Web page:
The Wrong Man is one of the bleakest movies Hitchcock ever made. Henry Fonda plays Manny Balestrero, a New York jazz musician who is mistakenly identified as the man who robbed an insurance office.
Though he’s released on bail, the worry and disgrace begin to affect his wife Rose (Vera Miles). They try to find the people who can confirm Manny’s alibi, but they fail.
Shot in black-and-white with almost documentary-style realism, The Wrong Man is based on an actual case, as stated by Hitchcock himself in a short prologue.
It explores one of Hitchcock’s perennial themes – that of the man accused of a crime he did not commit (North by Northwest (1959) has a similar situation).
The director brilliantly conveys how readily the procedures of indictment and incarceration conspire to impart a sensation of guilt even in the innocent.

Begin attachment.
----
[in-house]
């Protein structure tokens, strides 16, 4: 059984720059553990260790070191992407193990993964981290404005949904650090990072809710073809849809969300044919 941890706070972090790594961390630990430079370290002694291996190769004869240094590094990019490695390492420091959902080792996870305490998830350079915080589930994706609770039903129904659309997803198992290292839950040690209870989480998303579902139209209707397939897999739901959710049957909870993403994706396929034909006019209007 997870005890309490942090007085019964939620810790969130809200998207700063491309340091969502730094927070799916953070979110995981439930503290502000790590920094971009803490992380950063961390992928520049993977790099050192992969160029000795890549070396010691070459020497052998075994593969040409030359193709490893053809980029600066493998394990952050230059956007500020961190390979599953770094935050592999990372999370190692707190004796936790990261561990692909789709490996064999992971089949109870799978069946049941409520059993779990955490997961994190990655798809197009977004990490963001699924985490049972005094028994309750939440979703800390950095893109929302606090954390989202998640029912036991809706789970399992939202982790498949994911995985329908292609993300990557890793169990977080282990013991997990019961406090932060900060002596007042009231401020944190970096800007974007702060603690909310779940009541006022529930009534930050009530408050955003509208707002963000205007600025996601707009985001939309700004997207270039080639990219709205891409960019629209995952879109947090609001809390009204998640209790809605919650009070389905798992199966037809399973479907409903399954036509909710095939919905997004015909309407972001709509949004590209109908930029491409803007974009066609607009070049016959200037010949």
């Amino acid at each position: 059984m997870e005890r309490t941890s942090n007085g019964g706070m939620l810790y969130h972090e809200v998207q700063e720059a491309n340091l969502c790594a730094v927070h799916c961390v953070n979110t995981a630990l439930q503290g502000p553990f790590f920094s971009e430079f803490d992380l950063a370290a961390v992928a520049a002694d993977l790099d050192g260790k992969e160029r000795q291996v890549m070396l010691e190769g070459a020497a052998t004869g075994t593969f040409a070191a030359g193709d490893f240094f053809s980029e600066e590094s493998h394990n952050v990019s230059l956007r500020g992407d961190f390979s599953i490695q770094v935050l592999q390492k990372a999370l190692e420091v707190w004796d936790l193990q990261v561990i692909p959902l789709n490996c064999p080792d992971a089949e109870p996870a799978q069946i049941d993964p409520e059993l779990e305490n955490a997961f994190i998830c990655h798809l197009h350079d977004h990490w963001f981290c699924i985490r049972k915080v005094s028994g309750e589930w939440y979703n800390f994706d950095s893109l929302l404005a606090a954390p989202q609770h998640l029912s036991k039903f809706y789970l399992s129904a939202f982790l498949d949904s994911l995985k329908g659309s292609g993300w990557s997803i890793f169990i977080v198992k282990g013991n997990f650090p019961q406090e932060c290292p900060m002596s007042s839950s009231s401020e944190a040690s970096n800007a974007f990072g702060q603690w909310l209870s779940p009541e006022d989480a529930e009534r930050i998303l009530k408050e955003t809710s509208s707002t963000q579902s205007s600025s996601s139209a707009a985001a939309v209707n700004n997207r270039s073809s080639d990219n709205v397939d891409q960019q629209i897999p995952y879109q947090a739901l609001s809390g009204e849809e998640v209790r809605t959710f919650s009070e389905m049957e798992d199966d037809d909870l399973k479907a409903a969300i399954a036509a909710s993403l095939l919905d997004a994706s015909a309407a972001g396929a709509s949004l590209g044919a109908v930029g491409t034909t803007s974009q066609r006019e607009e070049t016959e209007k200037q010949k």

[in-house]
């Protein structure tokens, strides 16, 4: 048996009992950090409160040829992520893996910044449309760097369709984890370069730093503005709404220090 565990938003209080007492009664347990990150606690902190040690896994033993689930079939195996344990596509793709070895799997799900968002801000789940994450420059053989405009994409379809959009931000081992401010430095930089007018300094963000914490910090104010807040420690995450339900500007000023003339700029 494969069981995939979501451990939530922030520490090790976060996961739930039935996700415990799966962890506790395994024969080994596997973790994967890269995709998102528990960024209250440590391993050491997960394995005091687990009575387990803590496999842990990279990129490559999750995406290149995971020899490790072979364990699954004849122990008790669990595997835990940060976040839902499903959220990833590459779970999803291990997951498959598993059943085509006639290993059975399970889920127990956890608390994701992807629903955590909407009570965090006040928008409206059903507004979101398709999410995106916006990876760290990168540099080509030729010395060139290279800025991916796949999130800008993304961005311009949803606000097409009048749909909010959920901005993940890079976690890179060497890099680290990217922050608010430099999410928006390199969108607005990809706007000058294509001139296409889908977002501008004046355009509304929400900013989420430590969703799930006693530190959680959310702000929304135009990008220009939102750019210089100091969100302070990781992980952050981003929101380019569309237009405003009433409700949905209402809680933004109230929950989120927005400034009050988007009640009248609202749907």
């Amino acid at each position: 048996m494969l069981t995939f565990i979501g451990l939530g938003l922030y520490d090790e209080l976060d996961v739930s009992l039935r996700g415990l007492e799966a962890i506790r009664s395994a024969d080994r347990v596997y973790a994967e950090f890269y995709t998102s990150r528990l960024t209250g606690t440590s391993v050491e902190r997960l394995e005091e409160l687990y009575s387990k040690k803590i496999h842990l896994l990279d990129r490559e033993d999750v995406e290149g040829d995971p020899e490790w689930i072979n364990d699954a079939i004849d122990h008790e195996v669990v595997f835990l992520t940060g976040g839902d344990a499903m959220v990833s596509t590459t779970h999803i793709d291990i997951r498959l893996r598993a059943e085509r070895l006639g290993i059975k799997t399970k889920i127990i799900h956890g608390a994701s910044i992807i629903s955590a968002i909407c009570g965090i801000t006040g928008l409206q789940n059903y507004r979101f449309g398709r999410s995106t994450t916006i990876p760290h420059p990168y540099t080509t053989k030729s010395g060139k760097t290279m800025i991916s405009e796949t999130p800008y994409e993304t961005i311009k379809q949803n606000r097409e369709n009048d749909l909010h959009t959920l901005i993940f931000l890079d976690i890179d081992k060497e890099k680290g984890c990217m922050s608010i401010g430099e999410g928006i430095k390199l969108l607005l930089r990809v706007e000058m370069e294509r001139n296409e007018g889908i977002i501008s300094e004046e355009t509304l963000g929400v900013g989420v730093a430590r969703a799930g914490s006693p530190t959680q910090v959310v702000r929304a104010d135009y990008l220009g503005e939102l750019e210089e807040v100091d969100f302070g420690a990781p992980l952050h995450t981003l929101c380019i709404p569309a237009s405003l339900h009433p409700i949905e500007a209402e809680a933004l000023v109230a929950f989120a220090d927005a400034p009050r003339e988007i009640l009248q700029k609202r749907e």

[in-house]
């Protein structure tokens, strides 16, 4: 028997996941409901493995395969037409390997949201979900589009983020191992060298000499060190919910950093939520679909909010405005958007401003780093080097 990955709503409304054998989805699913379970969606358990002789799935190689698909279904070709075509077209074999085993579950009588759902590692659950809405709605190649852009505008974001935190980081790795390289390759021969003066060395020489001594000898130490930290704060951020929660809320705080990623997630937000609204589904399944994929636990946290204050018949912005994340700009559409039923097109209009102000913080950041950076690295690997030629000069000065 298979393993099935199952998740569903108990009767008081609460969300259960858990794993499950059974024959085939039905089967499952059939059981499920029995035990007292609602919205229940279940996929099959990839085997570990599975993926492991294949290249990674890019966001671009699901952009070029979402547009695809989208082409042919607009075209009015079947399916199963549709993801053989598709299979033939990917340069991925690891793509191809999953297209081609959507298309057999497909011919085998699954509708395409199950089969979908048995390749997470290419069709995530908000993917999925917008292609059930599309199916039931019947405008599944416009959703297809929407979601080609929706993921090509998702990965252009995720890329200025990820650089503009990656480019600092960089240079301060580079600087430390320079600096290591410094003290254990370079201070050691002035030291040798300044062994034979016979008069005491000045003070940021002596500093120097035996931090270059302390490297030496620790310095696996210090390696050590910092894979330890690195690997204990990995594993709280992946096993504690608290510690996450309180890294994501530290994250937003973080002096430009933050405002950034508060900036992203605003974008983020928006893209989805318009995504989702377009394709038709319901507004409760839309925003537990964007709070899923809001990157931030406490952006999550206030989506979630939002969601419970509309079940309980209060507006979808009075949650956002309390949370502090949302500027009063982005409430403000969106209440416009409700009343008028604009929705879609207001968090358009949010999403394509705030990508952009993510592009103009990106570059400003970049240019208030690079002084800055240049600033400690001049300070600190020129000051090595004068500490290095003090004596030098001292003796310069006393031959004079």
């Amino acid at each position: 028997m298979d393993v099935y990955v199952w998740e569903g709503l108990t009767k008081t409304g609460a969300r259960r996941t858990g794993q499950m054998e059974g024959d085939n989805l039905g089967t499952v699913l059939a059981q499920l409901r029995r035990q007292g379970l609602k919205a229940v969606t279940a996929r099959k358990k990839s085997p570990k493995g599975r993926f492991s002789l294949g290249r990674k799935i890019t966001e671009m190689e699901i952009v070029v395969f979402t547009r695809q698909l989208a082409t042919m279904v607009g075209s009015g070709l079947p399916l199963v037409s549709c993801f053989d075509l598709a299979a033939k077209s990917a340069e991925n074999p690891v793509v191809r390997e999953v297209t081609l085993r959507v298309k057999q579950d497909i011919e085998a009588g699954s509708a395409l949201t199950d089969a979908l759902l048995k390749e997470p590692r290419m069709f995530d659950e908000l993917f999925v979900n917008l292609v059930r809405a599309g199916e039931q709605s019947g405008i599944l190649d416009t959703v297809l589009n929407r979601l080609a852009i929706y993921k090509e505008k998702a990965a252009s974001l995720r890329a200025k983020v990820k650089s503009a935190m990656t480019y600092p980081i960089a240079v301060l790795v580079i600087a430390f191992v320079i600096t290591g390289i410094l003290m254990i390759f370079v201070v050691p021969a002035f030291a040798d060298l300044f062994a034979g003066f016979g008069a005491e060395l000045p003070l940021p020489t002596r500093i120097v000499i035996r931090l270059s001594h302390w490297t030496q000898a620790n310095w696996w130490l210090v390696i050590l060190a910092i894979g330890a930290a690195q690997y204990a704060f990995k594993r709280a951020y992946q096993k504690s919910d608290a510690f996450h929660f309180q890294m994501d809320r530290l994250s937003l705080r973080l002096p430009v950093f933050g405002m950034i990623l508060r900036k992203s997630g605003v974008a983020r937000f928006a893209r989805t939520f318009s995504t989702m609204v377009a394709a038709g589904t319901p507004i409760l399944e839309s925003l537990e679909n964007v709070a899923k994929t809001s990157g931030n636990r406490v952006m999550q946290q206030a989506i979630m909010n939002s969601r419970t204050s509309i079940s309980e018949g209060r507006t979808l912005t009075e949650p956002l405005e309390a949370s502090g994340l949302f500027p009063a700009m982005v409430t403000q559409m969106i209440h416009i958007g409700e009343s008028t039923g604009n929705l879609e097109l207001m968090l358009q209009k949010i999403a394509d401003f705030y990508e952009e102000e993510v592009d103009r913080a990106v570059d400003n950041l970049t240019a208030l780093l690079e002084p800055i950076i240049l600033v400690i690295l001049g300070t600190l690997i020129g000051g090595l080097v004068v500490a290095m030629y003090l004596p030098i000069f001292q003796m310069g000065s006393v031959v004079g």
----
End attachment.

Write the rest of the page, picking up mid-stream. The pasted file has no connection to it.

In a masterly sequence making use of a subjective camera, we see Manny suffer the humiliation of being booked, searched and fingerprinted – the dirty ink on his hands seeming like a confirmation of his guilt.
Only distinguished English thespian Anthony Quayle seems out of place in a role that needed an American actor. Still, a fine and disturbing work that meant so much to Hitch he made it without salary and does deserve to be better known.
Christopher Emmanuel “Manny” Balestrero
Harold J Stone